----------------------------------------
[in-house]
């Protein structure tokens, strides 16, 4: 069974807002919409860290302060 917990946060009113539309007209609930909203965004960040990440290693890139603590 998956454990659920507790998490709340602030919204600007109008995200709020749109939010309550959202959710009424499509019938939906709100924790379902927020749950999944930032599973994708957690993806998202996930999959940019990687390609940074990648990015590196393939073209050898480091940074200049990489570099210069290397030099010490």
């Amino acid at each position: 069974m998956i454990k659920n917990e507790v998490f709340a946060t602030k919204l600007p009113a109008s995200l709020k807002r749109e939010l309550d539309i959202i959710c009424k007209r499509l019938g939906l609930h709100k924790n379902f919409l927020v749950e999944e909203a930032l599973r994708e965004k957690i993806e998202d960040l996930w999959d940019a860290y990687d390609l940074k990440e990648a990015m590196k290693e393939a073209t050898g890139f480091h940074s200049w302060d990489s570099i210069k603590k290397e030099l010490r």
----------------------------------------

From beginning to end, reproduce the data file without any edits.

[in-house]
């Protein structure tokens, strides 16, 4: 069974807002919409860290302060 917990946060009113539309007209609930909203965004960040990440290693890139603590 998956454990659920507790998490709340602030919204600007109008995200709020749109939010309550959202959710009424499509019938939906709100924790379902927020749950999944930032599973994708957690993806998202996930999959940019990687390609940074990648990015590196393939073209050898480091940074200049990489570099210069290397030099010490």
């Amino acid at each position: 069974m998956i454990k659920n917990e507790v998490f709340a946060t602030k919204l600007p009113a109008s995200l709020k807002r749109e939010l309550d539309i959202i959710c009424k007209r499509l019938g939906l609930h709100k924790n379902f919409l927020v749950e999944e909203a930032l599973r994708e965004k957690i993806e998202d960040l996930w999959d940019a860290y990687d390609l940074k990440e990648a990015m590196k290693e393939a073209t050898g890139f480091h940074s200049w302060d990489s570099i210069k603590k290397e030099l010490r």